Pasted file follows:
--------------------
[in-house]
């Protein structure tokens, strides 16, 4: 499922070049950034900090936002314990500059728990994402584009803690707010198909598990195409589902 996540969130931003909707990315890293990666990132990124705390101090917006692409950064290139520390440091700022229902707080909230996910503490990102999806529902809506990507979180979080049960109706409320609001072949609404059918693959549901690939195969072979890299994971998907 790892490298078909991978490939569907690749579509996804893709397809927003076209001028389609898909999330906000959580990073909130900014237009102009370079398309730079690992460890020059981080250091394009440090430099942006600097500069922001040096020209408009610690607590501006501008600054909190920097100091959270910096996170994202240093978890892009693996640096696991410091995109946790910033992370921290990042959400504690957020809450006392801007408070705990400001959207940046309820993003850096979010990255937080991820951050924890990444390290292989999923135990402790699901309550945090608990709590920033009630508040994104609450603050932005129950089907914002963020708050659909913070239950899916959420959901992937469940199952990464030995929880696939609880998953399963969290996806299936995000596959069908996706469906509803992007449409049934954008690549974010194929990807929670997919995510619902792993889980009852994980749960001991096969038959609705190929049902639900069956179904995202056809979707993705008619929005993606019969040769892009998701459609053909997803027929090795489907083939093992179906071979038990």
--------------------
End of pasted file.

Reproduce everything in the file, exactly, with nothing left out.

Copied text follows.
[in-house]
């Protein structure tokens, strides 16, 4: 499922070049950034900090936002314990500059728990994402584009803690707010198909598990195409589902 996540969130931003909707990315890293990666990132990124705390101090917006692409950064290139520390440091700022229902707080909230996910503490990102999806529902809506990507979180979080049960109706409320609001072949609404059918693959549901690939195969072979890299994971998907 790892490298078909991978490939569907690749579509996804893709397809927003076209001028389609898909999330906000959580990073909130900014237009102009370079398309730079690992460890020059981080250091394009440090430099942006600097500069922001040096020209408009610690607590501006501008600054909190920097100091959270910096996170994202240093978890892009693996640096696991410091995109946790910033992370921290990042959400504690957020809450006392801007408070705990400001959207940046309820993003850096979010990255937080991820951050924890990444390290292989999923135990402790699901309550945090608990709590920033009630508040994104609450603050932005129950089907914002963020708050659909913070239950899916959420959901992937469940199952990464030995929880696939609880998953399963969290996806299936995000596959069908996706469906509803992007449409049934954008690549974010194929990807929670997919995510619902792993889980009852994980749960001991096969038959609705190929049902639900069956179904995202056809979707993705008619929005993606019969040769892009998701459609053909997803027929090795489907083939093992179906071979038990």